I have the manual in PDF format that I could probably send to you if you end up going this route. Let me me know. I know this setup will work just fine for you. Just remember, if you do the setup with the two radios make sure you have good vertical seperation with antennas, especially because the two radios will be on the same band. I've built these in a cross band format and they work beautiful.

Sent from my Xoom using Tapatalk
 

RKG

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Pay attention to the man who wanted to ask you more questions.

If you're thinking of a cross-band repeater, two separate mobiles each on its own antenna can be made to work in a vehicular application. The R*I*C*K box works, and can be aligned for bi-directional repeating. I happen to prefer the NIDA RC-400, which is a bit simpler to wire and program.

If, on the other hand, you want to repeat in-band, life is going to get a bit more complicated. Bi-directional repeating in-band is going to require separate antennas, and if they are horizontally separated, you'll need a couple of hundred feet or more of separation, which isn't possible on a vehicle. The solution is to run the two radios on a duplexer, but duplexers are costly and a bit picky to tune, and running two radios through a duplexer precludes bi-directional repeating.
 

wcu02mpa

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VHF Pyramid SVR-200R

I have three VHF Pyramid SVR-200R repeaters available for sale. The software is free from their website and I could build a cable for you for a nominal price. I also have all cable associated with the repeaters. Check my post in the inductry discussion forum. All of them are bench tested and I can can reprogram if you are interested. Contact me in a PM if you are interested in one.

You would just need to find someone to connect it to your existing radio.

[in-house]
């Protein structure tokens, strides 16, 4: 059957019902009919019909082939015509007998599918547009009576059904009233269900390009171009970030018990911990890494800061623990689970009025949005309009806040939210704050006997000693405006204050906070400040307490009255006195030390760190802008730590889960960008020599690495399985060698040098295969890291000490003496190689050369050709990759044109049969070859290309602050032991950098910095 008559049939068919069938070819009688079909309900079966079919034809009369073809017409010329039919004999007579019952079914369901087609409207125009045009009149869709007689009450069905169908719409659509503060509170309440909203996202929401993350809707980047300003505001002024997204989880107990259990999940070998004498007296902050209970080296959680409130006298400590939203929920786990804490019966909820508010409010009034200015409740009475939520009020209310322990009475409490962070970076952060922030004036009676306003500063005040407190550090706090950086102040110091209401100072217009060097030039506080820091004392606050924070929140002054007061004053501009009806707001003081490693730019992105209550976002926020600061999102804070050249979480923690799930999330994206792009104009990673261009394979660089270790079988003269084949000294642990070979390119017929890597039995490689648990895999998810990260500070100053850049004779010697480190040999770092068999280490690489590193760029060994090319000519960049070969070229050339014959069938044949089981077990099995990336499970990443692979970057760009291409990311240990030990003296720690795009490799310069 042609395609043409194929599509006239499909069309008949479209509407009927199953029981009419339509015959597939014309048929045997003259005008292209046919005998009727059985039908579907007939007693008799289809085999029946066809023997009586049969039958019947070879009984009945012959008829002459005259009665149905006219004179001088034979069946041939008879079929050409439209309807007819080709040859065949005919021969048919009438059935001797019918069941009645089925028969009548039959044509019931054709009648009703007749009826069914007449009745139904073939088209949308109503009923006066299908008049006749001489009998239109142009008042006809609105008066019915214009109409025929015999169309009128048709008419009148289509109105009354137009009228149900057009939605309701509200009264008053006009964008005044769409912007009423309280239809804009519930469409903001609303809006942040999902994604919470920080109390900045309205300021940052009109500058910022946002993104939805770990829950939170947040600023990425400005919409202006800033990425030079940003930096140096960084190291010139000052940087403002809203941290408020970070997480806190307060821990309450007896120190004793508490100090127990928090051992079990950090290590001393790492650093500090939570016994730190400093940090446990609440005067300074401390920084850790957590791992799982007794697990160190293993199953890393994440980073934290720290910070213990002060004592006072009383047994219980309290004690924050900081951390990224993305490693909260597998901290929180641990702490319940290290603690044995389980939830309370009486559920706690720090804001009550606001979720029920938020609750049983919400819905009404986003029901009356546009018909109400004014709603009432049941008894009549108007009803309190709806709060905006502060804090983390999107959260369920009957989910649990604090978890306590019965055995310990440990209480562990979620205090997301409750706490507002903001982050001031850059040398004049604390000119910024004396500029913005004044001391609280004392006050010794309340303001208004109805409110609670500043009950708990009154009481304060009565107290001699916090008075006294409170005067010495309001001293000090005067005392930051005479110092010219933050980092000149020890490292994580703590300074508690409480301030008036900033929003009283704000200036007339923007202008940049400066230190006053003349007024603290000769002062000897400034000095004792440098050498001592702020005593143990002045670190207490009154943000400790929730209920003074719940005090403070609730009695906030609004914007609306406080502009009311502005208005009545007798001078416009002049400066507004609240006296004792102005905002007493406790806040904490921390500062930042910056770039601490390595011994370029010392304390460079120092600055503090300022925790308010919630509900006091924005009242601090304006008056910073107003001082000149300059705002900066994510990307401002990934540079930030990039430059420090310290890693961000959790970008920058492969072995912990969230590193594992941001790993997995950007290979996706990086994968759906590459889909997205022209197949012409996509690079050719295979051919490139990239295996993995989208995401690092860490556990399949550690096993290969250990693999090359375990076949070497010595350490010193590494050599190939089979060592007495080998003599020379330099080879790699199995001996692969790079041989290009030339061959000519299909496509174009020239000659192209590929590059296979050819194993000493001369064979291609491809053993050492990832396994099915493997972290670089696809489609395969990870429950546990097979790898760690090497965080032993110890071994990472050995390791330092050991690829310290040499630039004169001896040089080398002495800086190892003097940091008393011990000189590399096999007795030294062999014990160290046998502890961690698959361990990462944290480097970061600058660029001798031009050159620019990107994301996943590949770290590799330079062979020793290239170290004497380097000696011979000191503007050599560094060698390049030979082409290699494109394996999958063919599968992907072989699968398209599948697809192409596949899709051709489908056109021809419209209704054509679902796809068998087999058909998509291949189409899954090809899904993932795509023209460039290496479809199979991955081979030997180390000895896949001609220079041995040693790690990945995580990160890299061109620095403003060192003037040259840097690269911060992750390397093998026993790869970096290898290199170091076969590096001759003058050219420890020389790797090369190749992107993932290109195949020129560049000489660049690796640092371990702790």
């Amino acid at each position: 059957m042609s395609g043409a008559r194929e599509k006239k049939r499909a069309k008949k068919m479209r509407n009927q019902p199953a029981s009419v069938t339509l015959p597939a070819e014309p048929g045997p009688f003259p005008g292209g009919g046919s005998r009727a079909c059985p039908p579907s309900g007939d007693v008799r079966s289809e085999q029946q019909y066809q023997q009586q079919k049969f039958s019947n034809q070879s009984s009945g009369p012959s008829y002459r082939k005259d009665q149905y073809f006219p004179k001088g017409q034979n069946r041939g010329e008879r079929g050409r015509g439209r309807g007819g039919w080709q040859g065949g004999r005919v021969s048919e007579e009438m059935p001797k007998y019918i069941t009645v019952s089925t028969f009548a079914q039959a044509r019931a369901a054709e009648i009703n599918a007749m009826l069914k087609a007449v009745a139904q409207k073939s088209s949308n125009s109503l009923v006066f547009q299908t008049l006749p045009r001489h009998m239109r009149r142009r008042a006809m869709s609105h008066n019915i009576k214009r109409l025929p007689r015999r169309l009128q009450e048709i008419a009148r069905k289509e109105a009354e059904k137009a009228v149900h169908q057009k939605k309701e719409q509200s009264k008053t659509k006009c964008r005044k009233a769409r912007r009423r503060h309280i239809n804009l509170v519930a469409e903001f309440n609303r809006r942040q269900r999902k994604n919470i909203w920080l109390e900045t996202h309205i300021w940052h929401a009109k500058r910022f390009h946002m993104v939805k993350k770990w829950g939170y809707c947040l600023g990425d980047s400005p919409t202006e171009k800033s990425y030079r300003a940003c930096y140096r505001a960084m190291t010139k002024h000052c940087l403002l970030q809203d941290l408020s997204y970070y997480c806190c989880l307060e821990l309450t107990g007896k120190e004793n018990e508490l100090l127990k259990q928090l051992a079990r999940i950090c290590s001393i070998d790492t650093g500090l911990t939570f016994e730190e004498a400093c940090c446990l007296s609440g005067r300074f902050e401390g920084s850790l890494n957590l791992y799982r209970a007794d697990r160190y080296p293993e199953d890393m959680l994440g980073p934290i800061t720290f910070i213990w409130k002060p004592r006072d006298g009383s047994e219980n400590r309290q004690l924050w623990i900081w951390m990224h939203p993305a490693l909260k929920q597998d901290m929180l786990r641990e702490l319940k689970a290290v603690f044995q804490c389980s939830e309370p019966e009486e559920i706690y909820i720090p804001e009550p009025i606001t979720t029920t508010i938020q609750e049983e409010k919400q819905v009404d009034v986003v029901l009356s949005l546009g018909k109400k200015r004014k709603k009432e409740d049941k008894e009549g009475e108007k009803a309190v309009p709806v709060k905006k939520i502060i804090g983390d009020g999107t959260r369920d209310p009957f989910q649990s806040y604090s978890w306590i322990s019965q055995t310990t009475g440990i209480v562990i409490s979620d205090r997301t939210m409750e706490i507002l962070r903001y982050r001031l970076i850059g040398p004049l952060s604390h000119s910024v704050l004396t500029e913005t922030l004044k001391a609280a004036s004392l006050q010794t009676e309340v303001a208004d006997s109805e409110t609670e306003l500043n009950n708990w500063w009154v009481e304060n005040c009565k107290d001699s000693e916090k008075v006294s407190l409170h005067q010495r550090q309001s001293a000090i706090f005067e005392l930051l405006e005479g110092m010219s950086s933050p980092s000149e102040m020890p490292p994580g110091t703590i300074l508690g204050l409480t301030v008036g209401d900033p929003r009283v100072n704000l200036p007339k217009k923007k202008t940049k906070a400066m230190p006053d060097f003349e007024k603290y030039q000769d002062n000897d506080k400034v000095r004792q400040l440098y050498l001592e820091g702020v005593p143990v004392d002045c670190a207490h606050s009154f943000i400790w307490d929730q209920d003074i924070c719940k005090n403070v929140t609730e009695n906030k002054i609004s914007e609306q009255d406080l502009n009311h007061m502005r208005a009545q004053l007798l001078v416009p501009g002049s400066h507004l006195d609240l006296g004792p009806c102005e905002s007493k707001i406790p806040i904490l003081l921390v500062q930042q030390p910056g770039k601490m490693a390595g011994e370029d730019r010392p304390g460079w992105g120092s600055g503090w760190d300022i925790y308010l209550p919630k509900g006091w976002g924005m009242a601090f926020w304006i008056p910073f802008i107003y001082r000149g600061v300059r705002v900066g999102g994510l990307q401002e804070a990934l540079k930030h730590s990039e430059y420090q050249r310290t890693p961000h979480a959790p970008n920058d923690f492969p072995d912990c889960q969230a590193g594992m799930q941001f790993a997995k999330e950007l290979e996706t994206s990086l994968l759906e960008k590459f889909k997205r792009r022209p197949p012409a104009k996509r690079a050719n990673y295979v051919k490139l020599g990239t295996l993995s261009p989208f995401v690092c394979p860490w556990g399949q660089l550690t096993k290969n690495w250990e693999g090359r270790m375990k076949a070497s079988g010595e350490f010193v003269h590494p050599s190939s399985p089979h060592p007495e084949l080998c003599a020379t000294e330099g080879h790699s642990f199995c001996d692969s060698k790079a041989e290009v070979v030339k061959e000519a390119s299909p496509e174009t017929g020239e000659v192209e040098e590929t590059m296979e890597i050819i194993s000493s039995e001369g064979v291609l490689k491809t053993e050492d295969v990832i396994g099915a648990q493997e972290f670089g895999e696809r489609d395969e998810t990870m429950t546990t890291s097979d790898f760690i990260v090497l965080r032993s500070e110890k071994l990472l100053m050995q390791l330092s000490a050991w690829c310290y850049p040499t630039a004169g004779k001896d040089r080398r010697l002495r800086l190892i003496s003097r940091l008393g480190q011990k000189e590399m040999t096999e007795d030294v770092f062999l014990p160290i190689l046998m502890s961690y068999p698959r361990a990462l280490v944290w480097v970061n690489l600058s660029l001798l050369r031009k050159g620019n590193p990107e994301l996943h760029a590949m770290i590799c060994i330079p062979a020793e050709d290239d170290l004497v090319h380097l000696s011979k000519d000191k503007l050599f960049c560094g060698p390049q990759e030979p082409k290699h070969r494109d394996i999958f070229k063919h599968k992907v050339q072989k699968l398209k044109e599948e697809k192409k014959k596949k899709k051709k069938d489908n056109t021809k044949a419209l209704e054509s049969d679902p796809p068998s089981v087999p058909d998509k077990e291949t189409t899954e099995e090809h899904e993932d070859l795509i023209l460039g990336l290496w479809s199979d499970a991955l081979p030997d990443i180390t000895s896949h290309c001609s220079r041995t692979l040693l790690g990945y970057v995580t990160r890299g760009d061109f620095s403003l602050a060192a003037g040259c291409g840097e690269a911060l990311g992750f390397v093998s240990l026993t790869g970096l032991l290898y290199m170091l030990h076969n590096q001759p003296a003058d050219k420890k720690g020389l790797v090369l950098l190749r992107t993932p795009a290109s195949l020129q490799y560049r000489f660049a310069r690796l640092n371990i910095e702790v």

SteveC0625

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Does anyone have any experience with some of the repeater adapter products from a seller called mre1032 on Ebay? In particular, he offers a bi-directional setup specifically for the CDM's and some of the Radius/MaxTrac radios. I have purchased some accessory connectors and wiring from him with very good results, but haven't tried one of his adapters yet.

RA-2 Repeater Adaptor Motorola GM300 GR300 CDM1250 RICK | eBay

$64 for his cable or $300 for a Motorola RICK. Might be worth a closer look especially for a cross band application.
 

jim202

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As your looking to do an inband repeater, bear in mind you need to come up with a frequency that is as far from your daily channels as you can get. Then your going to need a second antenna on the vehicle to be mounted as far from your prime radio antenna as you can get it. This is all about isolation. This is also why most vehicle repeater packages use a different band to talk to the portable. All the isolation problems go away.


The magic numbers start about 70 to 80 db of isolation. Make sure you understand that when your higher powered mobile transmits what your trying to have relayed from your portable through the repeater, it needs more isolation on the vehicle repeater. As others have said, if you do an inband repeater, you will need some sort of filtering to keep you original mobile transmitter from killing the receiver on the vehicle repeater from hearing anything while it is in transmitting on you mobile frequency.

There is also a technical aspect that you may or may not know about on the vehicle repeater operation. If you do purchase a unit or get a used unit off of a surplus sale, they will be set up correctly. That is when the vehicle repeater is in the TX mode, it will go into RX for brief time to make sure your not trying to talk from your portable. Otherwise, there may not be any break in the in coming signals to the mobile receiver. This way the system automatically checks every couple of seconds to make sure there is no priority signal coming into the vehicle repeater receiver. If nothing there, it will go back to repeating what is coming into your normal mobile receiver.

Another part of a true vehicle repeater operation is it checks to make sure that no other vehicle repeater is operational in the local hearing range. Like if another vehicle shows up on an incident and you have your vehicle repeater turned on, the new comer will signal yours to shut down and the new one will now be the vehicle repeater. Hopefully the new unit will listen to the same mobile channel you had your mobile set up on. If not, guess what, your now talking out on a different mobile mobile channel.

Hope this gives you just a tad bit more information to help you in your project.